There are two classes or isotypes of light chains known as Lambda (λ) and Kappa (k) after Greek alphabet. Only one specific kind of light chain is present in antibody molecule but never one of each. These two isotypes of light chains can be differentiated based on carboxy terminal of constant region.

Structure - Function Relationship of Antibodies:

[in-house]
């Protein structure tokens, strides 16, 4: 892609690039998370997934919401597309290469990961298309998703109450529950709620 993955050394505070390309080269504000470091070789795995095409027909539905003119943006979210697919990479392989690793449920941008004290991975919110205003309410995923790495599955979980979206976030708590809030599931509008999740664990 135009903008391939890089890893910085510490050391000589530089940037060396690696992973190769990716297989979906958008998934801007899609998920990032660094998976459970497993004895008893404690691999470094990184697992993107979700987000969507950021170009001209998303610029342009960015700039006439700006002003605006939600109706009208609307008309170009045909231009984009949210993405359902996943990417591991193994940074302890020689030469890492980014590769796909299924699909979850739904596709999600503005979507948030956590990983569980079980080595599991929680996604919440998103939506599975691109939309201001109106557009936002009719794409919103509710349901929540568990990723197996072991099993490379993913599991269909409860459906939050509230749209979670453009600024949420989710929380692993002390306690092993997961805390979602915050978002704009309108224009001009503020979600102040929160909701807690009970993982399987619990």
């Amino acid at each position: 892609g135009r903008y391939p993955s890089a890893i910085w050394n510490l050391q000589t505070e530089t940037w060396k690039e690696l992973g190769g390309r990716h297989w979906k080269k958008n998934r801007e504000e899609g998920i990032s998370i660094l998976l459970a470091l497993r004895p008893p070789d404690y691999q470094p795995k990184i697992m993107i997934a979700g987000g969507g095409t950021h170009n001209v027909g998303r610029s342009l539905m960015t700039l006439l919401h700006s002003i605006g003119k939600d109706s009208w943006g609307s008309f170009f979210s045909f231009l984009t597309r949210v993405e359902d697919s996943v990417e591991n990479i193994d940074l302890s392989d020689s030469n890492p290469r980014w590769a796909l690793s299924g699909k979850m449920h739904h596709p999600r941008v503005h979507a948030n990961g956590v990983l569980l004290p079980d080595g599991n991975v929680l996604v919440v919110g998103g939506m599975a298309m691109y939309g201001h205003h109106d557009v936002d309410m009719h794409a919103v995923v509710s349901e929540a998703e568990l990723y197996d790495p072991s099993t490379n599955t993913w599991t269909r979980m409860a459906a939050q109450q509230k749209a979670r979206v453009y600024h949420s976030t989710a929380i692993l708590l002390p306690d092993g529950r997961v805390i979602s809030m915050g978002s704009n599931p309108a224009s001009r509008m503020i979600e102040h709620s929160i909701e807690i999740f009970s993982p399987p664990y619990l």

Different roles are played by different classes of immunoglobulins. Essentially immunoglobulins recognize and bind to antigens and trigger off effector functions therefore ensuring that effector functions are particularly targeted towards elimination of that particular antigen. All immunoglobulin isotypes except IgD play the dual role which is to bind to antigen and show one or more effector functions. There are certain characteristics needed in order for antibody to be able to carry out these roles. These features comprise diversity, specificity, affinity and avidity. Antibodies are able to differentiate subtle differences between antigens and these differences applies to identification of all classes of molecules e.g. two linear protein determinants could be differentiated from each other based on substitution of the single amino acid sequence that may or may not influence secondary structure. Identification of this fine specificity is significant as biochemical constituents of all living organisms are essentially associated so that antibodies produced against microbial molecules don't react with structurally similar molecules. In some cases although, antibodies produced against specific antigen reacts with structurally similar antigen and this is what is considered as cross-reaction. Diversity is generated from large numbers of antibodies essential to bind antigen consequently of genetic mutations which may bring about random variations in structure in hypervariable regions of both heavy and light chains. It is essential which antibodies bind tightly to antigens to be able to eradicate pathogen, thus high affinity binding antibodies are produced by changes which take place during somatic mutation in antigen stimulated B lymphocytes. During humoral immune response the isotype of antibody influences response of that antibody to the antigen, and this is due to stimulation of B clone cells would create different isotypes with identical V domains therefore identical antigen binding sites. This is known as isotype switching where naive B cells would generate IgM and IgD with identical binding sites on activation. In isotype switching, there is change in kind of constant region heavy chain (CH) or antibody isotype generated by B cell while V regions and antigen specificity remains same. Different isotypes and subtypes may be generated from original B cells consequently of isotype switching.